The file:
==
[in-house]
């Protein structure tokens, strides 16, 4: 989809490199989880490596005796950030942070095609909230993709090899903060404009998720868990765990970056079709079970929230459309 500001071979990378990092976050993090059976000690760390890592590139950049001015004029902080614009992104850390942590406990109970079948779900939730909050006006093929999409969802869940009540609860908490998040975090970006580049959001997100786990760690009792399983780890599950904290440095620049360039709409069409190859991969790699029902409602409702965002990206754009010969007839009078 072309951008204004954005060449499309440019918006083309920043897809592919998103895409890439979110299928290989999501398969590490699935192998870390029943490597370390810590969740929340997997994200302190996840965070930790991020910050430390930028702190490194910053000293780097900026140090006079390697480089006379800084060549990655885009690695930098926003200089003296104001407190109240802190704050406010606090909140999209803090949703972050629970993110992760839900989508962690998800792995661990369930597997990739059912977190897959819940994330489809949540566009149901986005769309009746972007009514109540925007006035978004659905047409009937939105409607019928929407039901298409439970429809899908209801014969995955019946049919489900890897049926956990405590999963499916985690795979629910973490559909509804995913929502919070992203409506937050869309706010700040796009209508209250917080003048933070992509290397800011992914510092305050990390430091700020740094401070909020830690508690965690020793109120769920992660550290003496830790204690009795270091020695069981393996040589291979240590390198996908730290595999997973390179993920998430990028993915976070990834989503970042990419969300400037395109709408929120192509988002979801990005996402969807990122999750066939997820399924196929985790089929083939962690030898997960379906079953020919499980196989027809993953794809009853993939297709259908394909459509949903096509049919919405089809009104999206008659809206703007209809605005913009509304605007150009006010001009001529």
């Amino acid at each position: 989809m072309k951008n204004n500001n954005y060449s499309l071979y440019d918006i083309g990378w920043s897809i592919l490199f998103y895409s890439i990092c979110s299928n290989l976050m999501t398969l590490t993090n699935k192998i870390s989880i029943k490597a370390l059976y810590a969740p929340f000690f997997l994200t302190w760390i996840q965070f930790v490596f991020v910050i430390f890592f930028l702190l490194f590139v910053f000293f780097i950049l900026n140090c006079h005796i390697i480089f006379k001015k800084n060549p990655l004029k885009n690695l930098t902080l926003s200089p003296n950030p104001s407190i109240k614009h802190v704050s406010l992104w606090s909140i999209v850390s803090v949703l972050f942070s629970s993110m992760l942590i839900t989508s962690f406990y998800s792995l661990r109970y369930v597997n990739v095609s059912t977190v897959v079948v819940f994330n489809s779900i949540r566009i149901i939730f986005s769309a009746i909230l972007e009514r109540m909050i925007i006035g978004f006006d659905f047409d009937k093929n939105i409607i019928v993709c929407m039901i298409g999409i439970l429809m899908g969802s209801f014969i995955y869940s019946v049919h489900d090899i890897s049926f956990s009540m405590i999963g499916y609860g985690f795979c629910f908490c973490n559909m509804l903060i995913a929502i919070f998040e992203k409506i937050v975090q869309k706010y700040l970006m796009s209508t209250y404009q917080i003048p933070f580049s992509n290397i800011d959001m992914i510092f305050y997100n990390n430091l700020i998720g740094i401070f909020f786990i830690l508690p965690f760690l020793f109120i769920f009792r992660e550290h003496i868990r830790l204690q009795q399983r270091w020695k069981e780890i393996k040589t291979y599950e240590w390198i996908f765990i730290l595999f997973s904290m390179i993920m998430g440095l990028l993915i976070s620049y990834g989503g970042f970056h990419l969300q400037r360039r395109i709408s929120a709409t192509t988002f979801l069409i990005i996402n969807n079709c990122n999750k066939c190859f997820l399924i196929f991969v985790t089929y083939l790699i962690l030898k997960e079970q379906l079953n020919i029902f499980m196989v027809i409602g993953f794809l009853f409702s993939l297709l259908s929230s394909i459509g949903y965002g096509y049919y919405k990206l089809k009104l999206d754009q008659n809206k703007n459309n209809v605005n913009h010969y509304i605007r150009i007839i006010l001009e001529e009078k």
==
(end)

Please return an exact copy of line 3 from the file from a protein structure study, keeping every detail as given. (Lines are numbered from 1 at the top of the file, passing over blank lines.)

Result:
């Amino acid at each position: 989809m072309k951008n204004n500001n954005y060449s499309l071979y440019d918006i083309g990378w920043s897809i592919l490199f998103y895409s890439i990092c979110s299928n290989l976050m999501t398969l590490t993090n699935k192998i870390s989880i029943k490597a370390l059976y810590a969740p929340f000690f997997l994200t302190w760390i996840q965070f930790v490596f991020v910050i430390f890592f930028l702190l490194f590139v910053f000293f780097i950049l900026n140090c006079h005796i390697i480089f006379k001015k800084n060549p990655l004029k885009n690695l930098t902080l926003s200089p003296n950030p104001s407190i109240k614009h802190v704050s406010l992104w606090s909140i999209v850390s803090v949703l972050f942070s629970s993110m992760l942590i839900t989508s962690f406990y998800s792995l661990r109970y369930v597997n990739v095609s059912t977190v897959v079948v819940f994330n489809s779900i949540r566009i149901i939730f986005s769309a009746i909230l972007e009514r109540m909050i925007i006035g978004f006006d659905f047409d009937k093929n939105i409607i019928v993709c929407m039901i298409g999409i439970l429809m899908g969802s209801f014969i995955y869940s019946v049919h489900d090899i890897s049926f956990s009540m405590i999963g499916y609860g985690f795979c629910f908490c973490n559909m509804l903060i995913a929502i919070f998040e992203k409506i937050v975090q869309k706010y700040l970006m796009s209508t209250y404009q917080i003048p933070f580049s992509n290397i800011d959001m992914i510092f305050y997100n990390n430091l700020i998720g740094i401070f909020f786990i830690l508690p965690f760690l020793f109120i769920f009792r992660e550290h003496i868990r830790l204690q009795q399983r270091w020695k069981e780890i393996k040589t291979y599950e240590w390198i996908f765990i730290l595999f997973s904290m390179i993920m998430g440095l990028l993915i976070s620049y990834g989503g970042f970056h990419l969300q400037r360039r395109i709408s929120a709409t192509t988002f979801l069409i990005i996402n969807n079709c990122n999750k066939c190859f997820l399924i196929f991969v985790t089929y083939l790699i962690l030898k997960e079970q379906l079953n020919i029902f499980m196989v027809i409602g993953f794809l009853f409702s993939l297709l259908s929230s394909i459509g949903y965002g096509y049919y919405k990206l089809k009104l999206d754009q008659n809206k703007n459309n209809v605005n913009h010969y509304i605007r150009i007839i006010l001009e001529e009078k």